The Lord is my Light and my Salvation. Psalm xxvii. 1.



Printed by J. Bennett


I was born at Thirsk, in the North-riding of Yorkshire twenty-three miles North of York. My parents were strictly honest, and by their diligence and good economy, brought up a large family independent of others. They were members of the established Church of England, and brought all their children up that way. I believe that both my father and mother were strangers to heart-felt religion, till within a little of their death: My mother was brought to enjoy peace with God through Jesus Christ in the time of her affliction; and my father about five years before his death. The Lord made divine impressions on my mind when very young and I believe, that I felt the love of God in my heart when a little boy; especially one night while viewing the starry heavens, and beholding the number and brightness of them, I was filled with admiration, and my heart was drawn up to Him that made and fixt [fixed] them there. I was led to meditate on the greatness and goodness of God, in making the heavens and the earth for men. How loving he was and is unto the world, especially in sending our Saviour to suffer and die for sinners. Oh! what my soul at that time felt; none can tell but God and myself. I went to my bed-chamber, prayed to and praised my God for the sweet sensation of his love which he gave me. I had many sweet visits from /4/ the Lord in my tender years; but not having any one to converse with on divine things, as I grew in years, I gradually lost the sweet comfort and joy which I at that time experienced. Yet the Spirit of God was always striving with me at particular seasons, so that there was a call from God, to and in me from my infant state. Oh! yes:

At the age of about twelve years, I was very trifling, and guilty of reprovable things; such as mocking the Methodists and likewise the Quakers; the former by throwing different things amongst them, and clashing the doors two [to] while they were gathered together in the Lord's house to worship him; for those things I always stood self-condemned before the Lord. At the age of fourteen, I was deeply convinced of sin, under a sermon preached by Mr. William Bramah, on, He that believeth and is baptized shall be saved; but he that believeth not shall be damned, Mark xvi. 16. He shewed the nature of faith, and likewise what we understand by baptizm [baptism], that is, the baptizm [baptism] of the Holy Ghost and of fire, &c. I saw that I had not the true faith of the Gospel, neither had I the baptizm [baptism] of the Holy Ghost and of fire. I had experienced something of it in my infant state, but now I did not: I was greatly alarmed and deeply awakened to a sense of my danger; I thought certainly that I should be damned. I went from the Methodist Chapel with a guilty and burdened conscience, I verily quaked for fear. I now bowed before the Lord, and repented as in dust and ashes, I was greatly oppressed, and cried earnestly to God for pardon and forgiveness from all my sins. I was /5/ stript of all, and had nothing to plead; no shelter or covering of my own: I saw myself in the open field, weltering in my blood; an alien and a stranger to the covenant of promise, without God in the world, I felt the spirit of bondage to fear; Oh! the horrors and terrors which I felt for one month. I thought sometimes that all was over with me for ever; yet at other times I felt a hope that the Lord would save me for Christ's sake I prayed to God for deliverance, and, glory be given to Him, in one month after He convinced me of sin, converted my soul, and blotted out my transgressions for his own name's sake. The night before I found peace, I dreamed that Satan came to take me to hell body and soul together. He tried to catch or take hold of me, but was fustrated [frustrated] in his design, though he endeavoured to effect it several times; I was almost dead with fear. In this situation I cried mightily to God in my sleep, and while thus perplexed I heard a voice uttering these words, Behold, now is the accepted time, and behold now is the day of salvation. The voice articulating the above words awoke me in a moment, I looked about but saw nothing. The clerk of the parish was ringing five o'clock, I got up immediately, and went to the five o'clock preaching; but I did not find that peace there which I much longed for; yet on the same day, while sitting by the side of my father, the Lord broke in upon my soul, and filled me with peace and joy through believing. My guilt and condemnation were all gone in a moment. I was brought through the pangs of the new birth, which I had laboured under for a month, and begotten again to a lively hope through the resurrection from the dead; yea verily, I was made a new creature, old things were done away, and behold all things became new: new thoughts of God, of myself of the world, of eternity, of Jesus Christ, and of all divine ordinances. I was scripturally justified by faith in the blood and /6/ righteousness of the Lamb. I felt the love of God shed abroad in my heart by the Holy Ghost given to me; and now I experienced the truth of the words of St. John, He that believeth on the Son of God, hath the witness in himself. The Spirit of God testifieth in my heart that I was his child, and I could cry, Abba Father, my Lord and my God. Tears of joy streamed down my cheeks, because I had much forgiven. I left my father, and went into the garden to return my heavenly Father thanks for what he had done for me. My heart was now prepared to sing,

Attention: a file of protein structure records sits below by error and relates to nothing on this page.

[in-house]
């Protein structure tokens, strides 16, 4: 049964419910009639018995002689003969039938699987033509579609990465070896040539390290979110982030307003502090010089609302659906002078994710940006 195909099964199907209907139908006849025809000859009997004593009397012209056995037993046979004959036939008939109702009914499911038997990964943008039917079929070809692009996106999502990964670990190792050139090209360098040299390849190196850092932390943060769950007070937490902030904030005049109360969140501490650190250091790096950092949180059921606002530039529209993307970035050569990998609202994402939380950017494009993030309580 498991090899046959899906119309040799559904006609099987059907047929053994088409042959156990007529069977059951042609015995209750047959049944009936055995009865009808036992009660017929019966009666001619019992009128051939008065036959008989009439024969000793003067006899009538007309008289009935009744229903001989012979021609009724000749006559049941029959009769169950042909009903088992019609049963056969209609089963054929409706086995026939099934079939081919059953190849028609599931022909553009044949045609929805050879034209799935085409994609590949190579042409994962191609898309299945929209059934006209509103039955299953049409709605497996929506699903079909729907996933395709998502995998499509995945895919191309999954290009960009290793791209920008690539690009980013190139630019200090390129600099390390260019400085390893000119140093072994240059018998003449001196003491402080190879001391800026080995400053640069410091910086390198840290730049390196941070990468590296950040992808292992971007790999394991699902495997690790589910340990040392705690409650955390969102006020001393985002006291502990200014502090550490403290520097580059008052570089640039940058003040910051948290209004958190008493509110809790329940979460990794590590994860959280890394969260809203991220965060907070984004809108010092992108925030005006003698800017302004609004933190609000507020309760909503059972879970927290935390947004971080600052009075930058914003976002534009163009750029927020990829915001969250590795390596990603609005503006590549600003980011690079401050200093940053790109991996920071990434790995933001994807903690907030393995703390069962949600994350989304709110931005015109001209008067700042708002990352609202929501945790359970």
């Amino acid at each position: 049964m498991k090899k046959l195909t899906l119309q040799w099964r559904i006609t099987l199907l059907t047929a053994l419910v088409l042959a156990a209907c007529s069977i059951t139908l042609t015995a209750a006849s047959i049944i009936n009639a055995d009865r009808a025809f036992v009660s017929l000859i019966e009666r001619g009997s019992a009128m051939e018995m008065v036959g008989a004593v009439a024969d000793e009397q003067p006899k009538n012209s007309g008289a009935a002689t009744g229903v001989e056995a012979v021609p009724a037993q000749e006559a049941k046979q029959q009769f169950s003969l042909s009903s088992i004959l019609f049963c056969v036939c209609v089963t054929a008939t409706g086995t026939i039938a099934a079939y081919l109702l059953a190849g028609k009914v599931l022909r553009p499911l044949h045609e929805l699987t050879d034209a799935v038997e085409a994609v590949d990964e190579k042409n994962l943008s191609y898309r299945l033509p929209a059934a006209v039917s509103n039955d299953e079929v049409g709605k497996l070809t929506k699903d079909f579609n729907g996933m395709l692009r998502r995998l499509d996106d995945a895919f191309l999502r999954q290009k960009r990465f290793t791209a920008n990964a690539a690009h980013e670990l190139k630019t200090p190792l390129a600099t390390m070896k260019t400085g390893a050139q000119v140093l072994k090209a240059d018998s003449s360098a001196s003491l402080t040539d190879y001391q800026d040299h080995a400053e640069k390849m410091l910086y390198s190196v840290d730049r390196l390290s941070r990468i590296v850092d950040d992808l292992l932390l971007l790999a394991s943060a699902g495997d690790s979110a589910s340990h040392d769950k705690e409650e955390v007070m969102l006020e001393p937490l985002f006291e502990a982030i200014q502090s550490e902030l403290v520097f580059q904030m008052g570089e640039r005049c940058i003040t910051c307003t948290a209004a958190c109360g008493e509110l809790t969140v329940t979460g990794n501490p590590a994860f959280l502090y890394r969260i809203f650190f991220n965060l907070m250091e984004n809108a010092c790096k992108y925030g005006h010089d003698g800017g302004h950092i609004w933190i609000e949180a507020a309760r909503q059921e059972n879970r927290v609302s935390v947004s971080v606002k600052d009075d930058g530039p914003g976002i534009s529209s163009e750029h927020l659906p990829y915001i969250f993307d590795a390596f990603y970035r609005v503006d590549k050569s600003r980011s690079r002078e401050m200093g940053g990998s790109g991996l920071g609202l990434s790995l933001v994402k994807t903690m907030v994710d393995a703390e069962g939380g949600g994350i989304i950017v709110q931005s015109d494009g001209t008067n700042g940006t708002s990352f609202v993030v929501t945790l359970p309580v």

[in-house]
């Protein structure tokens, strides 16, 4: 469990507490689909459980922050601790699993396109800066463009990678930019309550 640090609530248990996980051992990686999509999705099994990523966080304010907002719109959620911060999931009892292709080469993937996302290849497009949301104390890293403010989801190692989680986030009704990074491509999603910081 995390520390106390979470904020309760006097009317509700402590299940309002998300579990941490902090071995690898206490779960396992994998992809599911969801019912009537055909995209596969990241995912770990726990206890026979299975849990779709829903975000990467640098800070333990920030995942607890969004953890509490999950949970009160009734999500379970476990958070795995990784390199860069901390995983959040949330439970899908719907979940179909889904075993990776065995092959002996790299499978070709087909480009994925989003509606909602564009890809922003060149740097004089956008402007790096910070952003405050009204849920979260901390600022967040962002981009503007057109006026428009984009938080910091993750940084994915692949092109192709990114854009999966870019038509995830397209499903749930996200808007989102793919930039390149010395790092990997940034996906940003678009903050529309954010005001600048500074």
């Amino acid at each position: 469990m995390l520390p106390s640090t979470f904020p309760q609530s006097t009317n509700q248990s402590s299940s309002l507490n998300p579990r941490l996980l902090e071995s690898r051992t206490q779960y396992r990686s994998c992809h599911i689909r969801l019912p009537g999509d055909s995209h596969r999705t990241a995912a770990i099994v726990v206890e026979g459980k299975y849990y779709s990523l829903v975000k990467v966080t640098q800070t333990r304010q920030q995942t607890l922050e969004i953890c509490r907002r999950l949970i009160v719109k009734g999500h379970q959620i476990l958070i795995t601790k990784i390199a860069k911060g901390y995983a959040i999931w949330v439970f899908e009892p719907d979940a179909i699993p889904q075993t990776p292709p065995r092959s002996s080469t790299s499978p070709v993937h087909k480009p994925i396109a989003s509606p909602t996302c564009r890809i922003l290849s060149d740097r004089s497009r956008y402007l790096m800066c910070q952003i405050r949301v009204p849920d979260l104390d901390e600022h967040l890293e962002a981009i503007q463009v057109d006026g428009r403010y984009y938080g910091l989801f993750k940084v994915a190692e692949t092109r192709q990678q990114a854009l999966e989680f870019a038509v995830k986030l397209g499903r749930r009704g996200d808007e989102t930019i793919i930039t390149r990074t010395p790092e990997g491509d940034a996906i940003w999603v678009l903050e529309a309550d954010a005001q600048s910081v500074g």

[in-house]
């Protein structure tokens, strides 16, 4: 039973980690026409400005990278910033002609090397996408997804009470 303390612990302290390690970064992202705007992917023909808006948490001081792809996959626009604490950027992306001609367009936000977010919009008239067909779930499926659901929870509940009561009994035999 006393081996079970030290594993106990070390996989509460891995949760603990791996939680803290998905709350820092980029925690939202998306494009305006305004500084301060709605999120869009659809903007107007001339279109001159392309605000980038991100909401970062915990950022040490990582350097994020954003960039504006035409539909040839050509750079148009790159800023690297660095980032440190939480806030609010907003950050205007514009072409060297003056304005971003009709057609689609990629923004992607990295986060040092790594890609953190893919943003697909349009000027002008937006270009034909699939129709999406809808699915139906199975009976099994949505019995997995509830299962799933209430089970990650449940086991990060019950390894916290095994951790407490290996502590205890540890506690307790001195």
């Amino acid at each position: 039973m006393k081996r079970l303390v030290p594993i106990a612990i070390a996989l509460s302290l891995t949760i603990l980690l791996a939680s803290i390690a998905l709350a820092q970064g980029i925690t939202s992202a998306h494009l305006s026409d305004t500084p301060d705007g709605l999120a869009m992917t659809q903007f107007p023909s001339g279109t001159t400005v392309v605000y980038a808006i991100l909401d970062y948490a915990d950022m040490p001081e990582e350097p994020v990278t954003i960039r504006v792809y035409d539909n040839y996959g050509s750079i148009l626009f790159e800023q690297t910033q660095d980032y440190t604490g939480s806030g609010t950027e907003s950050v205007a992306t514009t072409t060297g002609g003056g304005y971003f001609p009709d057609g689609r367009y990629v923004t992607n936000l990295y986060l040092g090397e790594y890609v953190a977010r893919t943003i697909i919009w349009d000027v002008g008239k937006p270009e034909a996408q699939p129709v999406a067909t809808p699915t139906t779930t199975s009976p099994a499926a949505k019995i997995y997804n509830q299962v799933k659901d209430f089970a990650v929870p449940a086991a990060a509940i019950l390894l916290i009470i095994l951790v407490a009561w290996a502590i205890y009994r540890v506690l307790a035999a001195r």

I joined the Methodists as soon as I was convinced of sin; and now I could rejoice with those that did rejoice. Thus for three years and a half